A Dentist has explained what the best time of day is to indulge in a little sugar but still avoid cavities and tooth decay.

We all deserve a little treat and snacking on a little sugar now and then is nothing to worry about.

That being said, there are some steps we can take to help limit the long-term effects of sugar on our teeth - which your dentist will thank you for. 

In light of the UK's current dental crisis, with a "staggering" rise in tooth decay cases among children and adults, Dr Petar Bago of Dentum has shed some light on a surprising strategy to combat cavities and avoid the Dentist’s chair.

Dunmow Broadcast: A Dentist has explained when is the best time of day to eat sugar. ( Getty Images)A Dentist has explained when is the best time of day to eat sugar. ( Getty Images) (Image: Getty Images)

Should you eat sugar before or after a meal?

Many people believe that spreading out sugary snacks throughout the day is better for their teeth, according to Dr Bago.

When, in fact, this can actually increase the risk of cavities, the Dentist explained.

Dr Bago explained: "When you consume sugary foods or beverages, the bacteria in your mouth produce acids that attack tooth enamel.

"By minimising the frequency of exposure to these acids, we can reduce the risk of cavities."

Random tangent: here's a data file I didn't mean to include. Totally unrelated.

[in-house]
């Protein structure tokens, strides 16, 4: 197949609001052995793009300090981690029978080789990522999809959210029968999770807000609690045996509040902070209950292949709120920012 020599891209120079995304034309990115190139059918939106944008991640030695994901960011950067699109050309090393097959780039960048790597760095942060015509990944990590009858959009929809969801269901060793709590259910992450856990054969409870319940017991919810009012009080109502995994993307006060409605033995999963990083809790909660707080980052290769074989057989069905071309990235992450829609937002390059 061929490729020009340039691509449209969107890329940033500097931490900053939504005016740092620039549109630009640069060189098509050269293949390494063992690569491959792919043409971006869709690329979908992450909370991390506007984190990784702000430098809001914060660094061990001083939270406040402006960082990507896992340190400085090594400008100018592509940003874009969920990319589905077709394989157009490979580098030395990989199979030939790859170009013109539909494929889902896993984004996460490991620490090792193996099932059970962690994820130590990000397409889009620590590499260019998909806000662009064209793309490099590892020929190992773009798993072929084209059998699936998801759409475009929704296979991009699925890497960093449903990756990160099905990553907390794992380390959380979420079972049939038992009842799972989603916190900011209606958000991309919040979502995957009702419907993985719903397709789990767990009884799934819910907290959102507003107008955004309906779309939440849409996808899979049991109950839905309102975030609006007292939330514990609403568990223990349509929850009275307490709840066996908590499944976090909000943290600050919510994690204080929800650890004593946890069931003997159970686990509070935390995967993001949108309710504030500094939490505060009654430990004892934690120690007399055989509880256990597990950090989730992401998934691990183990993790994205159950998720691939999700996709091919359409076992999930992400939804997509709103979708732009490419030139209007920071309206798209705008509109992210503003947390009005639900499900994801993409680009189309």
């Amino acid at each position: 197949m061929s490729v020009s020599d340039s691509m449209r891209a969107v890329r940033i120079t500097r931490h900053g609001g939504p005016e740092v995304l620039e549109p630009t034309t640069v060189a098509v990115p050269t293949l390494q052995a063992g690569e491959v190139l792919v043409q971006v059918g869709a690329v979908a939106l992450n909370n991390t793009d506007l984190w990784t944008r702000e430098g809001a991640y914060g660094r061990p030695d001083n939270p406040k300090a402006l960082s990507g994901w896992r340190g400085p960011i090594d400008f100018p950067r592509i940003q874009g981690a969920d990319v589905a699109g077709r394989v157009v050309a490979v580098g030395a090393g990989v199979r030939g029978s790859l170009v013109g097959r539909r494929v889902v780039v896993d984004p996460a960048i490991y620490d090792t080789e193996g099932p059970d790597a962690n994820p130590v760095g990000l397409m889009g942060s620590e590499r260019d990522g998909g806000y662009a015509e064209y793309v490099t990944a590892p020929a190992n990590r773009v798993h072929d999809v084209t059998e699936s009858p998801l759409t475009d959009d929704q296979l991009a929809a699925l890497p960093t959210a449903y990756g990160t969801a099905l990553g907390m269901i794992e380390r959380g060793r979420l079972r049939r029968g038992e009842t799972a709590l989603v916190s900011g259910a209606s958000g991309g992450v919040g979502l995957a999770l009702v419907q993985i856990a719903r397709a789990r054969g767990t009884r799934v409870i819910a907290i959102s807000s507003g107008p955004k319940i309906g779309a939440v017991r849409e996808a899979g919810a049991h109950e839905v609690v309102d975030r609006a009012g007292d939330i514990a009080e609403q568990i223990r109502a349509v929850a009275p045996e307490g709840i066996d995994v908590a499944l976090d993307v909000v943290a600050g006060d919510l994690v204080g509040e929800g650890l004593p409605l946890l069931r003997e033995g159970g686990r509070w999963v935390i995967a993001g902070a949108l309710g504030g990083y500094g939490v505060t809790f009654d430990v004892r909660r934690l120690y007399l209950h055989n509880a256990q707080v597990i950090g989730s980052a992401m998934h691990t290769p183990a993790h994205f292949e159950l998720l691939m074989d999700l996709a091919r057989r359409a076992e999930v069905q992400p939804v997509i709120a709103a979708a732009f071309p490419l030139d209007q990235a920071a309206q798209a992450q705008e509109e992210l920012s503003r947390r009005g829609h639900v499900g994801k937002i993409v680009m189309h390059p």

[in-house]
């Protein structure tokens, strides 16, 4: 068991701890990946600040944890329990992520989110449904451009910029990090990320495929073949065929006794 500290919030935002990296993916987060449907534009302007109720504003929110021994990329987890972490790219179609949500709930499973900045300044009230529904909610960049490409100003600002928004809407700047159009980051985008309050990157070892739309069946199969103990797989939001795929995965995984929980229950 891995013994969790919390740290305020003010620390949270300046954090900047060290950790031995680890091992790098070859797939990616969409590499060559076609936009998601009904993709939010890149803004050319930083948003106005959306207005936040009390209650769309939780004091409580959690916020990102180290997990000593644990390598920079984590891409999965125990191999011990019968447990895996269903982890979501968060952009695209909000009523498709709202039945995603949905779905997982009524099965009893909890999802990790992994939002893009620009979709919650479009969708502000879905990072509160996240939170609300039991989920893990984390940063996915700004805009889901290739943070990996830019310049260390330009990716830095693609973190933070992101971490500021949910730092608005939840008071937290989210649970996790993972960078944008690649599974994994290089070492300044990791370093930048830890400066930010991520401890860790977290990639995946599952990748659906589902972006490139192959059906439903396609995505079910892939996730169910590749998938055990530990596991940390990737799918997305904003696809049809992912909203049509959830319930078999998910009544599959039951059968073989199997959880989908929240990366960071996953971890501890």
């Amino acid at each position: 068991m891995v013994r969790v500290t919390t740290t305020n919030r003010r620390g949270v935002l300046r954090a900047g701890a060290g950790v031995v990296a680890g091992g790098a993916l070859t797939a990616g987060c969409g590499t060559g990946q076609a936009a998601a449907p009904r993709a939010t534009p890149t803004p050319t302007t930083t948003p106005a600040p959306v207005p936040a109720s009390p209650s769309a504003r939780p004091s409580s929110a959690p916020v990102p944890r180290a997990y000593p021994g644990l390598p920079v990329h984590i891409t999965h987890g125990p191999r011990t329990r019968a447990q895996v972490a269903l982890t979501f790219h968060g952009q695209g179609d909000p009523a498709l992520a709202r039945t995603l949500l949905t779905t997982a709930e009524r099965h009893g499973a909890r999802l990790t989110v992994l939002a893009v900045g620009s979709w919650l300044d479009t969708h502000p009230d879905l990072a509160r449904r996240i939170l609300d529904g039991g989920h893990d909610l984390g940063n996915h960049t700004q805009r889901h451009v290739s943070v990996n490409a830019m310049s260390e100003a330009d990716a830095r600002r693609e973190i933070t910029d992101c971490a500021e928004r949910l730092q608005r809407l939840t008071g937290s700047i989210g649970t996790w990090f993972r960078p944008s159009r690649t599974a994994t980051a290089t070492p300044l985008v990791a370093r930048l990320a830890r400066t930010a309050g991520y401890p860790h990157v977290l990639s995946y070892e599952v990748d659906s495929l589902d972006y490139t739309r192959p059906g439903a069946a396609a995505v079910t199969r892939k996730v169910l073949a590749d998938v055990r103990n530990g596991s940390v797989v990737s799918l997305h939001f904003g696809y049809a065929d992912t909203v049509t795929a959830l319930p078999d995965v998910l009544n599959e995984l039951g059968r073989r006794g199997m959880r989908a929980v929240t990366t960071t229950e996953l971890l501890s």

The dental expert suggests that we should opt to eat sugary snacks during mealtime or immediately afterwards. 

"During meals, your mouth produces more saliva which helps neutralise acids and rinse away food particles. Consuming sugary snacks with meals can mitigate the harmful effects on your teeth," he commented.

Dunmow Broadcast: Here's how to avoid cavities and tooth decay according to Dr Petar Bago. ( Getty Images)Here's how to avoid cavities and tooth decay according to Dr Petar Bago. ( Getty Images) (Image: Getty Images)

The expert also highlighted how important it is to be thorough with our oral hygiene practices after we eat and drink something sweet.

"Brushing your teeth shortly after indulging in such foods can help remove leftover sugars and prevent them from lingering on your teeth," Dr Bago said.

The Dentist also recommended choosing your sugary snacks wisely.

He urged people to opt for treats that are less likely to stick to teeth, such as chocolate rather than sticky sweets like caramels or gummy bears.

"These tend to adhere to teeth longer, providing a longer window for bacterial acid production,” he warned.

While moderation is key, Dr Bago acknowledged that occasional indulgence is inevitable.

"If you're going to treat yourself to sugary snacks, doing so strategically can minimise the impact on your dental health," he added.


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Dr Bago concluded: "Britain is currently facing a dental crisis, with tooth decay emerging as the leading cause of NHS hospital admissions for children aged between five and 17, and many adults also suffering with the painful results.

"As Dentum offers high-quality dental care at significantly lower costs compared to the UK, our clinic provides Brits an opportunity to prioritise their dental health amidst the ongoing crisis.”

He added: "Including easy techniques like timing sugary snacks wisely, people can actively safeguard their smiles and reduce the risk of tooth decay, leading to better oral health for everyone."